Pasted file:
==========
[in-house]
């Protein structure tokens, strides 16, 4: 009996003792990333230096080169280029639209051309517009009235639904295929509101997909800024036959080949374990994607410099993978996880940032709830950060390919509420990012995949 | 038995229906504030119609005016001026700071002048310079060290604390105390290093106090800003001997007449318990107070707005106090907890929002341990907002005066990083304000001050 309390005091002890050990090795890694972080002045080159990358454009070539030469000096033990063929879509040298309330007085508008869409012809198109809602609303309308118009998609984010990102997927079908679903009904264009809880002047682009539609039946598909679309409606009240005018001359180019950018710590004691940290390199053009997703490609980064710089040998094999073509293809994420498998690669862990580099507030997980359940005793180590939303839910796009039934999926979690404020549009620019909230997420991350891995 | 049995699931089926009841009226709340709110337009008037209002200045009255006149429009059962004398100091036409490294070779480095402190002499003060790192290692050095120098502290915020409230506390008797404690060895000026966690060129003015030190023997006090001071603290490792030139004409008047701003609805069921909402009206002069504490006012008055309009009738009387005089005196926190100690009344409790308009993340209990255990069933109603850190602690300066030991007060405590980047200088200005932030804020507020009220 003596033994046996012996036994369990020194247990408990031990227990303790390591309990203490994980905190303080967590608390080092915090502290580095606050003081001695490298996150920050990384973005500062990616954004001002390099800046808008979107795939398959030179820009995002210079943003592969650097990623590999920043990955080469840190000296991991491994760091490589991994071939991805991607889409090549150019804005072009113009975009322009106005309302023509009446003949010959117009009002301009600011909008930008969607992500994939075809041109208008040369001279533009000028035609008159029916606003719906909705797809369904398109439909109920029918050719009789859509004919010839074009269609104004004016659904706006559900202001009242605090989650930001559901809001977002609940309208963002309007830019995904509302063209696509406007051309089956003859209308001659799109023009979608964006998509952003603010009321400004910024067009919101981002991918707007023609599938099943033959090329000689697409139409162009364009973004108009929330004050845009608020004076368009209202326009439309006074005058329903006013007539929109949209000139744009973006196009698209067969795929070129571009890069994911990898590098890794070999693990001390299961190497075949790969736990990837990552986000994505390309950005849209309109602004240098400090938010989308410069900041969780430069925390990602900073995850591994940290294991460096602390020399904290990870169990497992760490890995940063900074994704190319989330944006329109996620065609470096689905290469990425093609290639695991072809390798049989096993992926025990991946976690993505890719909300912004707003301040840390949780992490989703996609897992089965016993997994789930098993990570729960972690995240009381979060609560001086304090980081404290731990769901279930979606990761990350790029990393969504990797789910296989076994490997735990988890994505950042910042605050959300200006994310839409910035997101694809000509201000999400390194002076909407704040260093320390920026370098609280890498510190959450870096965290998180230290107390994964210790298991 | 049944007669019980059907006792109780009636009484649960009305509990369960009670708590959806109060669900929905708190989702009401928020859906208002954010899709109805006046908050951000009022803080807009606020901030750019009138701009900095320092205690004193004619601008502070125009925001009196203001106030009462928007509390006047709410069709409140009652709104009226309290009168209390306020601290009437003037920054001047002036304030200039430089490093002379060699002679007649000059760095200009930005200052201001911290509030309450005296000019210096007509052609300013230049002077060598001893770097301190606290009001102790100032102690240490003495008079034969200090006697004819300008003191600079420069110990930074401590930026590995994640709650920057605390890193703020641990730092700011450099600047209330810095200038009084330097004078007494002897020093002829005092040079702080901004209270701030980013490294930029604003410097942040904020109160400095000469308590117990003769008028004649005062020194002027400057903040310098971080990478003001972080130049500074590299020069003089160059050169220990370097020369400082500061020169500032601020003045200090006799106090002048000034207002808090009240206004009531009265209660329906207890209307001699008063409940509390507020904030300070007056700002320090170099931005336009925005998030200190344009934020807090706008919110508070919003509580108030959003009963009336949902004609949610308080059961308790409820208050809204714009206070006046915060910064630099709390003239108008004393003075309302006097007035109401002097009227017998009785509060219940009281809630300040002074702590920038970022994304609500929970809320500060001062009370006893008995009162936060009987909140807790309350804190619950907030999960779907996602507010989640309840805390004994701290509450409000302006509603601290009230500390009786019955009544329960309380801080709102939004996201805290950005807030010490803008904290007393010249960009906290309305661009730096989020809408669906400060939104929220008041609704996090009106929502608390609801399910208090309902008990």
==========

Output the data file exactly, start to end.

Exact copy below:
[in-house]
């Protein structure tokens, strides 16, 4: 009996003792990333230096080169280029639209051309517009009235639904295929509101997909800024036959080949374990994607410099993978996880940032709830950060390919509420990012995949 | 038995229906504030119609005016001026700071002048310079060290604390105390290093106090800003001997007449318990107070707005106090907890929002341990907002005066990083304000001050 309390005091002890050990090795890694972080002045080159990358454009070539030469000096033990063929879509040298309330007085508008869409012809198109809602609303309308118009998609984010990102997927079908679903009904264009809880002047682009539609039946598909679309409606009240005018001359180019950018710590004691940290390199053009997703490609980064710089040998094999073509293809994420498998690669862990580099507030997980359940005793180590939303839910796009039934999926979690404020549009620019909230997420991350891995 | 049995699931089926009841009226709340709110337009008037209002200045009255006149429009059962004398100091036409490294070779480095402190002499003060790192290692050095120098502290915020409230506390008797404690060895000026966690060129003015030190023997006090001071603290490792030139004409008047701003609805069921909402009206002069504490006012008055309009009738009387005089005196926190100690009344409790308009993340209990255990069933109603850190602690300066030991007060405590980047200088200005932030804020507020009220 003596033994046996012996036994369990020194247990408990031990227990303790390591309990203490994980905190303080967590608390080092915090502290580095606050003081001695490298996150920050990384973005500062990616954004001002390099800046808008979107795939398959030179820009995002210079943003592969650097990623590999920043990955080469840190000296991991491994760091490589991994071939991805991607889409090549150019804005072009113009975009322009106005309302023509009446003949010959117009009002301009600011909008930008969607992500994939075809041109208008040369001279533009000028035609008159029916606003719906909705797809369904398109439909109920029918050719009789859509004919010839074009269609104004004016659904706006559900202001009242605090989650930001559901809001977002609940309208963002309007830019995904509302063209696509406007051309089956003859209308001659799109023009979608964006998509952003603010009321400004910024067009919101981002991918707007023609599938099943033959090329000689697409139409162009364009973004108009929330004050845009608020004076368009209202326009439309006074005058329903006013007539929109949209000139744009973006196009698209067969795929070129571009890069994911990898590098890794070999693990001390299961190497075949790969736990990837990552986000994505390309950005849209309109602004240098400090938010989308410069900041969780430069925390990602900073995850591994940290294991460096602390020399904290990870169990497992760490890995940063900074994704190319989330944006329109996620065609470096689905290469990425093609290639695991072809390798049989096993992926025990991946976690993505890719909300912004707003301040840390949780992490989703996609897992089965016993997994789930098993990570729960972690995240009381979060609560001086304090980081404290731990769901279930979606990761990350790029990393969504990797789910296989076994490997735990988890994505950042910042605050959300200006994310839409910035997101694809000509201000999400390194002076909407704040260093320390920026370098609280890498510190959450870096965290998180230290107390994964210790298991 | 049944007669019980059907006792109780009636009484649960009305509990369960009670708590959806109060669900929905708190989702009401928020859906208002954010899709109805006046908050951000009022803080807009606020901030750019009138701009900095320092205690004193004619601008502070125009925001009196203001106030009462928007509390006047709410069709409140009652709104009226309290009168209390306020601290009437003037920054001047002036304030200039430089490093002379060699002679007649000059760095200009930005200052201001911290509030309450005296000019210096007509052609300013230049002077060598001893770097301190606290009001102790100032102690240490003495008079034969200090006697004819300008003191600079420069110990930074401590930026590995994640709650920057605390890193703020641990730092700011450099600047209330810095200038009084330097004078007494002897020093002829005092040079702080901004209270701030980013490294930029604003410097942040904020109160400095000469308590117990003769008028004649005062020194002027400057903040310098971080990478003001972080130049500074590299020069003089160059050169220990370097020369400082500061020169500032601020003045200090006799106090002048000034207002808090009240206004009531009265209660329906207890209307001699008063409940509390507020904030300070007056700002320090170099931005336009925005998030200190344009934020807090706008919110508070919003509580108030959003009963009336949902004609949610308080059961308790409820208050809204714009206070006046915060910064630099709390003239108008004393003075309302006097007035109401002097009227017998009785509060219940009281809630300040002074702590920038970022994304609500929970809320500060001062009370006893008995009162936060009987909140807790309350804190619950907030999960779907996602507010989640309840805390004994701290509450409000302006509603601290009230500390009786019955009544329960309380801080709102939004996201805290950005807030010490803008904290007393010249960009906290309305661009730096989020809408669906400060939104929220008041609704996090009106929502608390609801399910208090309902008990």